By Brennan Doherty
The Ryerson Students’ Union (RSU) rejected the last appeal by the Men’s Issues Awareness Society (MIAS) to become an officially sanctioned student group.
RSU president Andrea Bartlett said that the group cannot appeal any further.
MIAS, which styles itself as “a space for Ryerson students and affiliates to discuss the issues facing men and boys today,” first applied for campus group status in October. The RSU’s Board of Directors has consistently rejected the group — the latest attempt to establish a men’s issues organization on campus.
“What we’re doing is really raising issues that have never been [talked] about or usually disregarded,” said Kevin Arriola, MIAS’s president.
Arriola said the verdict didn’t surprise him.
“I knew I was coming into a kangaroo court, so I’m not really surprised with the decision. Now we have to think about the next step,” he said.
Despite lobbying efforts by the Canadian Association For Equality (CAFE) — a Toronto-based men’s rights group — to influence Monday’s decision, Bartlett said the vote would ultimately be out of her hands.
“While I have received numerous calls and emails from the membership of CAFE urging me to reconsider the decision, the decision is one of the committee,” Bartlett wrote via message before the meeting. She said she arranged a one-on-one meeting with Arriola before, but he’d refused unless several journalists were present to record their conversation.
Arriola was questioned by several directors at the meeting about his group’s commitment to equity — which the RSU said isn’t consistent with their policies.
“We are definitely approaching [men’s issues] from an equity standpoint,” Arriola said. He added the group’s egalitarianism means equity “is kind of implied.”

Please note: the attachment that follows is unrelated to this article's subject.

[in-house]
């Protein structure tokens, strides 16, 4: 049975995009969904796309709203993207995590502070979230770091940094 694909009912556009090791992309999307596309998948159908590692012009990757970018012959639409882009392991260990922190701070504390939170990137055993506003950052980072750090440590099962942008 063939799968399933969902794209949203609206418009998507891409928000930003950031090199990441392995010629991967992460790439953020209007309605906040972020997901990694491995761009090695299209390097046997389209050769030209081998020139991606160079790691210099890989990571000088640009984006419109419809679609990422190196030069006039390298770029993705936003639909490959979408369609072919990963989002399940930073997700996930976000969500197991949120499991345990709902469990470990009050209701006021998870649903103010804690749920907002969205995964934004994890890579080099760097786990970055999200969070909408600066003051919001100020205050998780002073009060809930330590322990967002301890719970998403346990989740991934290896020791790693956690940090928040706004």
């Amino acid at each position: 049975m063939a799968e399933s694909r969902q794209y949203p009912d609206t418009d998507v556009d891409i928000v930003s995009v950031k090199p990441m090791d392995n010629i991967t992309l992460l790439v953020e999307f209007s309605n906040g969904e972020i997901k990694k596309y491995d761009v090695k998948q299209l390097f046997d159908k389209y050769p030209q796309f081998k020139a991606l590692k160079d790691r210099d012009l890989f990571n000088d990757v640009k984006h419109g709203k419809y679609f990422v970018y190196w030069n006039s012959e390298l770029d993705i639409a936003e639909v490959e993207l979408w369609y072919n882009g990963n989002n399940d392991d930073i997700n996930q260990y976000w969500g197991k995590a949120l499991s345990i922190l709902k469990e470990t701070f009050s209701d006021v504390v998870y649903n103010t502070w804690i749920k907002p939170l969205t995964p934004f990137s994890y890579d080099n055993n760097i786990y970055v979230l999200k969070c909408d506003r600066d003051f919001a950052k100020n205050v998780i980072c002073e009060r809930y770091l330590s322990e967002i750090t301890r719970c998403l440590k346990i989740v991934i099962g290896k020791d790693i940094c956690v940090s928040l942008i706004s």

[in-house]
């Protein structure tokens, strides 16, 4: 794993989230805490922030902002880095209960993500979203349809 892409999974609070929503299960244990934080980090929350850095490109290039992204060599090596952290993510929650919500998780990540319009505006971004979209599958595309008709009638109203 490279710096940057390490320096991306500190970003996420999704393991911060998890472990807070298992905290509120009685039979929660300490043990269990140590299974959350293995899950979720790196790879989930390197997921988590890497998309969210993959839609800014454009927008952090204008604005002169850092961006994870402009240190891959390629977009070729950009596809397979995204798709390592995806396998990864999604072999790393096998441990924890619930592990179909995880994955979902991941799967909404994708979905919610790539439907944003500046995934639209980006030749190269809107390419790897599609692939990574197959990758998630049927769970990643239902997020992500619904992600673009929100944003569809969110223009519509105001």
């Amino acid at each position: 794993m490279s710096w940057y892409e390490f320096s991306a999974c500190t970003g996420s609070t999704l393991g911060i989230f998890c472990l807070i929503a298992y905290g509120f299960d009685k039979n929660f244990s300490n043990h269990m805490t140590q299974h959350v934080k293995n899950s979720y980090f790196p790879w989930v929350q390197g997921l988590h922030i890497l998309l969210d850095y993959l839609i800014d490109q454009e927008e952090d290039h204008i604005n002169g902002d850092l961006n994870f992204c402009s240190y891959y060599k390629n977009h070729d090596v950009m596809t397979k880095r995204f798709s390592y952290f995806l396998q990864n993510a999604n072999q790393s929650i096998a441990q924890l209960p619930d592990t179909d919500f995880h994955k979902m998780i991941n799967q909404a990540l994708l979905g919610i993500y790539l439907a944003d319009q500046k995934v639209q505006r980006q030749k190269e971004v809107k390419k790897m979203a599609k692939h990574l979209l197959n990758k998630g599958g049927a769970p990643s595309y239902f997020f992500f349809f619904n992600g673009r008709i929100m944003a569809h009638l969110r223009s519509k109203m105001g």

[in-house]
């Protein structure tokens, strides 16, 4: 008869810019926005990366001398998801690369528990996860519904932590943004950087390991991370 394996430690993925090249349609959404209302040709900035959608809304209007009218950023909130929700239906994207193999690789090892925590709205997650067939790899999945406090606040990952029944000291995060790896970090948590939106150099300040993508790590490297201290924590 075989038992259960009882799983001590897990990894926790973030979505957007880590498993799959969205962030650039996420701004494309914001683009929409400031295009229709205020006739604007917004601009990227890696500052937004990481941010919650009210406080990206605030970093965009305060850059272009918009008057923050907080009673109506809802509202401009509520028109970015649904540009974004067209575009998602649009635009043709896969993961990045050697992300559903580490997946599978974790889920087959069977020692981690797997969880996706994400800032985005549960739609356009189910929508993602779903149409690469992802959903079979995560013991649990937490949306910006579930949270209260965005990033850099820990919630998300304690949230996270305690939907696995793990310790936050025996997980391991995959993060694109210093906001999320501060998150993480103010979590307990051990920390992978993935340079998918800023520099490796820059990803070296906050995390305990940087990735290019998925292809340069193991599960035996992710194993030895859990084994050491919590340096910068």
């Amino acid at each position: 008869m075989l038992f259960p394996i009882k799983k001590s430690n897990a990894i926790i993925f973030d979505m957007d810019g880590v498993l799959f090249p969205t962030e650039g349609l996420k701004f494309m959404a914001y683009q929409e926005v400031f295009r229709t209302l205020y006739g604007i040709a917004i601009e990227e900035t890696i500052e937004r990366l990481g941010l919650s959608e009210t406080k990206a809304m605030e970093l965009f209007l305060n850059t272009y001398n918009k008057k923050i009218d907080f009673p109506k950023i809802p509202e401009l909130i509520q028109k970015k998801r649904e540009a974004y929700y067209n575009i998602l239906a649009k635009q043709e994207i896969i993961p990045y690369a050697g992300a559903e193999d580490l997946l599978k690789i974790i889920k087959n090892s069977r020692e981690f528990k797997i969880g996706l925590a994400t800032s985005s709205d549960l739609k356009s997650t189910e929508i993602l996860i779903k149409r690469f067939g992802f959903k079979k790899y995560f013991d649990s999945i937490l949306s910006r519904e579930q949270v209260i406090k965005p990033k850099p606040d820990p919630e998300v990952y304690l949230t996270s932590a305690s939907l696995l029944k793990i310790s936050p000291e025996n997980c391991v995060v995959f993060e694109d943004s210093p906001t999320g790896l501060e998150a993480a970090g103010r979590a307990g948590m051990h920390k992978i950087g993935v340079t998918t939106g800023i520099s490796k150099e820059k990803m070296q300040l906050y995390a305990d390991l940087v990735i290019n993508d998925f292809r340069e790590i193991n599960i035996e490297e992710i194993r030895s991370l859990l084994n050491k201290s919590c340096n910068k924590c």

Several directors said that MIAS’ recognition as a student group would make female staff and students at Ryerson feel unsafe.
“When there are women who are attending these spaces because they want to see what’s being talked about, how will you ensure that there are no voices that are targeting or oppressing anyone else?” said Cassandra Myers, equity correspondent for the Board of Governors.
Arriola has consistently denied that there are any safety issues associated with MIAS.
Alyson Rogers, co-organizer of the Ryerson Feminist Collective, was relieved to hear the group’s appeal was denied.
“I thank the RSU Board of Directors (BoD) for making a really good decision for women on campus, feminists on campus, sexual assault survivors on campus and really just student safety in general,” she said.
MIAS’ first application to the BoD in October was rejected, according to the RSU transcripts, because the group’s constitution was ambiguous and duplicated functioning of existing equity centres. Arriola was repeatedly questioned by directors on this.
A working relationship with CAFE — which several RSU directors consider a hate group — has also hindered Arriola’s efforts. In December’s meeting, Arriola promised the RSU he wouldn’t invite anyone from CAFE.
“We are willing to work with you guys,” he told the committee. “We won’t have CAFE here, anyone who ever speaks to CAFE [we] will eliminate them from the pool.”
CAFE hosted both of MIAS’ off-campus events, and backs Ryerson-affiliated men’s issues groups in an upcoming human rights case against universities opposing them. “We have a chance here to win a precedent that will open the door to unimpeded campus events and debates across campus,” they wrote in a fundraising post.
Arriola was tight-lipped about the details of the case. “We’re just still not sure about that,” he said.
Rogers was especially concerned about CAFE.
“People organizing with these beliefs is of course a concern for us. Yeah, it is concerning. While this vote is good, there’s still more work to be done around misogyny and sexism on campus.”
Ultimately, Arriola said that his group will keep fighting for recognition, holding events at CAFE’s headquarters off-campus.